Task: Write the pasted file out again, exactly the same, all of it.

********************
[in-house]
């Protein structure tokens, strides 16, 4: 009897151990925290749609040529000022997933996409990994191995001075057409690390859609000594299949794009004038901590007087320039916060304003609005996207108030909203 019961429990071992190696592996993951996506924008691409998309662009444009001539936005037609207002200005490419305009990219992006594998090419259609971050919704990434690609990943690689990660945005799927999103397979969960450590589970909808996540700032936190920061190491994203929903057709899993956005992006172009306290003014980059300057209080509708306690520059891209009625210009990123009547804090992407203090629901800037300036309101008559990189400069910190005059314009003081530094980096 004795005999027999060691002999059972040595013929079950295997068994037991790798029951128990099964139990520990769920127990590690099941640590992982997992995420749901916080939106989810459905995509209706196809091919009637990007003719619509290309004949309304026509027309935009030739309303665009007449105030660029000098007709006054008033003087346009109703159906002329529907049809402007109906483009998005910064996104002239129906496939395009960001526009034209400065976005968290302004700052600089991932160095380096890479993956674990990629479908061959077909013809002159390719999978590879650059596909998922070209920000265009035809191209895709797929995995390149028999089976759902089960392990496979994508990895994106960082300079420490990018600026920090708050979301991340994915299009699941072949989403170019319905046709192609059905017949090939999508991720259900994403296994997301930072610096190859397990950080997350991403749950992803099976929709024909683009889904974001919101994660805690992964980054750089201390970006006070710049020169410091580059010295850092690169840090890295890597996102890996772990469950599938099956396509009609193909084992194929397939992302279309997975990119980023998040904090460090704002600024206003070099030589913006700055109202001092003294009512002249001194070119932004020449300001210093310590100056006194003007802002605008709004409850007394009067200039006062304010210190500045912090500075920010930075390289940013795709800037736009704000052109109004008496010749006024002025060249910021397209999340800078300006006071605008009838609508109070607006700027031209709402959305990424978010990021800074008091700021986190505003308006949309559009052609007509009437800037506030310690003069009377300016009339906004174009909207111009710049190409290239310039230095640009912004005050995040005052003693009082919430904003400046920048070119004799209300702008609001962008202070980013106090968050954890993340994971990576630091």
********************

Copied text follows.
[in-house]
């Protein structure tokens, strides 16, 4: 009897151990925290749609040529000022997933996409990994191995001075057409690390859609000594299949794009004038901590007087320039916060304003609005996207108030909203 019961429990071992190696592996993951996506924008691409998309662009444009001539936005037609207002200005490419305009990219992006594998090419259609971050919704990434690609990943690689990660945005799927999103397979969960450590589970909808996540700032936190920061190491994203929903057709899993956005992006172009306290003014980059300057209080509708306690520059891209009625210009990123009547804090992407203090629901800037300036309101008559990189400069910190005059314009003081530094980096 004795005999027999060691002999059972040595013929079950295997068994037991790798029951128990099964139990520990769920127990590690099941640590992982997992995420749901916080939106989810459905995509209706196809091919009637990007003719619509290309004949309304026509027309935009030739309303665009007449105030660029000098007709006054008033003087346009109703159906002329529907049809402007109906483009998005910064996104002239129906496939395009960001526009034209400065976005968290302004700052600089991932160095380096890479993956674990990629479908061959077909013809002159390719999978590879650059596909998922070209920000265009035809191209895709797929995995390149028999089976759902089960392990496979994508990895994106960082300079420490990018600026920090708050979301991340994915299009699941072949989403170019319905046709192609059905017949090939999508991720259900994403296994997301930072610096190859397990950080997350991403749950992803099976929709024909683009889904974001919101994660805690992964980054750089201390970006006070710049020169410091580059010295850092690169840090890295890597996102890996772990469950599938099956396509009609193909084992194929397939992302279309997975990119980023998040904090460090704002600024206003070099030589913006700055109202001092003294009512002249001194070119932004020449300001210093310590100056006194003007802002605008709004409850007394009067200039006062304010210190500045912090500075920010930075390289940013795709800037736009704000052109109004008496010749006024002025060249910021397209999340800078300006006071605008009838609508109070607006700027031209709402959305990424978010990021800074008091700021986190505003308006949309559009052609007509009437800037506030310690003069009377300016009339906004174009909207111009710049190409290239310039230095640009912004005050995040005052003693009082919430904003400046920048070119004799209300702008609001962008202070980013106090968050954890993340994971990576630091």